You never know how you’re going to influence someone. Oftentimes, it happens when you don’t even know about it.
Saturday night, I went to see Pickerington Community Theatre’s production of 1776. If you’re not familiar with the show, it tells the story of the Continental Congress in 1776 and the writing and adoption of The Declaration of Independence. As you might imagine, it was very popular in the 1970’s, particularly in 1976, when America was celebrating its bicentennial.
It’s not performed as often now. It was never one of those blockbuster shows that everyone knows and loves like The Sound of Music, Fiddler on the Roof, or Wicked.
And despite the fact that much of the action takes place in a single room with the actors sitting in chairs, it’s a difficult show to stage for community theatres. Virtually all of the parts are played by men. There is a small, but significant role for John Adams’s wife, Abigail, and Martha Jefferson has what amounts to a cameo.
Otherwise, it’s all men, all the time, and theatre participation runs on a ratio of roughly two women to every one man. Thus, trying to find enough men to get up on stage wearing wigs and frilled collars is hard. Trying to find enough who can also sing and act is a monumental undertaking.
The musical retelling of the birth of our nation is therefore not in heavy rotation with amateur theatre companies.
I was at the show for two reasons. First, I’m directing PCT’s production of A Little Princess, a stage adaptation of the Frances Hodgson Burnett novel, this fall, and since this is my first time working with the company, I wanted to attend a current show to see how they work. I’ve been to a board meeting and met their principals, so I wanted to see them in action.
Secondly, I was in 1776 as a junior in high school. I went to an all-boys Catholic high school with a strong arts program, so it was not only possible but easy to put enough males onstage as the Founding Fathers. I was cast as Robert Livingston of New York — a minor role in the overall plot, but with a nice solo in the charming and amusing song, “But, Mr. Adams.” I thought it would be fun to see a show I had not seen in the 30 years since I’d been a part of it.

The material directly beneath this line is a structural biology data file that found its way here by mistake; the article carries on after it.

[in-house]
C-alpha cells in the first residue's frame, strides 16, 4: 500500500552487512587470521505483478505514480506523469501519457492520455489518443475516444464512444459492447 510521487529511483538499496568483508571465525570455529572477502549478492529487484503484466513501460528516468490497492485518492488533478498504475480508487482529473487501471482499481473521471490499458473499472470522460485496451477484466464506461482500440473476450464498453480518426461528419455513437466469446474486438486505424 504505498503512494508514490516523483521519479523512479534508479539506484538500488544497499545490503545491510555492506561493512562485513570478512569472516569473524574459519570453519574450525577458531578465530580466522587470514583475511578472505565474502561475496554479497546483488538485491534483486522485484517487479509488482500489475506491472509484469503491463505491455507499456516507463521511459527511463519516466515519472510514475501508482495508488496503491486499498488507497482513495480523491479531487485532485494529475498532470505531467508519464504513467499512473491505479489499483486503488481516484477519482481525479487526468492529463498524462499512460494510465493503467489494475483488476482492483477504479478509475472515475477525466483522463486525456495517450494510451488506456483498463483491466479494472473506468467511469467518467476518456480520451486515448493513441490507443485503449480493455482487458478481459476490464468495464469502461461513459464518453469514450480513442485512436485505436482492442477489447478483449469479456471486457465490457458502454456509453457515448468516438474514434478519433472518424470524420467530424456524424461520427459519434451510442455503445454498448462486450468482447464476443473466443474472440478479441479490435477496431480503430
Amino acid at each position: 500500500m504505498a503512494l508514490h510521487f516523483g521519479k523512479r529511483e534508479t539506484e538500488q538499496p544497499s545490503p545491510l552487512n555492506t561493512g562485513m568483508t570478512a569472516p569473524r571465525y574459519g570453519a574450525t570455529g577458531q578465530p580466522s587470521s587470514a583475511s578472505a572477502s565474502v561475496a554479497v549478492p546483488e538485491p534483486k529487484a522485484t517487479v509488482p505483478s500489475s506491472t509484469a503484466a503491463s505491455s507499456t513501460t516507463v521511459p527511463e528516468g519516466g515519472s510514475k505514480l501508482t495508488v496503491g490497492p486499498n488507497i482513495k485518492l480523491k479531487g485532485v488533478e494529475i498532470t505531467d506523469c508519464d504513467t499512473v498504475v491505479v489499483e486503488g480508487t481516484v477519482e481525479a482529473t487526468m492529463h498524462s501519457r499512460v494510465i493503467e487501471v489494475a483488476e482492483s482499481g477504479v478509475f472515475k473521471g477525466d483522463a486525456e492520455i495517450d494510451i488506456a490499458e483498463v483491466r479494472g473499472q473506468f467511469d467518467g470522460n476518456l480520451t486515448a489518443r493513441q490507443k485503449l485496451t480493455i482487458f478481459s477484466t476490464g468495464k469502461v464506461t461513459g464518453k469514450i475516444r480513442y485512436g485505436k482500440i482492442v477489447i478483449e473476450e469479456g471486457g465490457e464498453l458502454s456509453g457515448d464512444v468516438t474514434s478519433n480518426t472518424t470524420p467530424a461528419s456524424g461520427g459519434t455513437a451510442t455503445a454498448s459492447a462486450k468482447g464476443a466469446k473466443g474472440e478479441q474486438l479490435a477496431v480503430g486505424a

I contemplated auditioning for PCT’s production for both nostalgia’s sake and to make some new friends, but I was just too busy this summer to make it work.
After seeing the show on Saturday night, I wish I’d found a way.
If you’ve never been to a community theatre performance, most of them have a pre-show speech. The director or an executive from the organization comes out and gives you the rundown about no photography and the cast being available for meeting afterward. Often, they mention a fundraising effort, since they are universally nonprofit businesses.
PCT was no exception, and the director mentioned in his speech that he had loved 1776 since he first saw it as a little boy in 1985. I thought, Wow! That’s the same year I was in it in high school! What a coincidence.
Then he went on to say that the production he saw was in Green Bay, Wisconsin. His uncle played John Adams.
My heart stopped. Remember: 1776 is not performed very often. And, though my memory of everything that was happening while I was in high school is a little hazy, I am dead certain there were no other productions of 1776 running in my hometown in ’85.
I turned to my wife with my mouth hanging open. I told her who the director’s uncle was.
At intermission, I found the director, whom I’d met at the PCT board meeting and friended on Facebook shortly thereafter. I asked him his uncle’s name. When he told me what it was, I nodded.
“Dude, I was in that production of 1776 you saw,” I said.
We stood there speechless. Neither of us knew how to express our amazement. This trip down Memory Lane was suddenly very different.
How fun would it have been to actually have been in this production? What if I’d been cast as Livingston again? What if I’d been good enough to get Adams, especially since his uncle traveled to Ohio to see the show on opening night?
The what-ifs are almost more incredible than the actual circumstances. Almost.
I enjoyed 1776 a lot. It is a better show than I remembered. I delighted listening to “But, Mr. Adams.” I could still see my schoolmates up there onstage. It was a nice evening out.
But it was made more amazing by the revelation that we do live in a small world. Fate and circumstance brought two people who had never met back together.
You just don’t know how or where you’ll influence people. But if you’re lucky, you get to find out every now and then.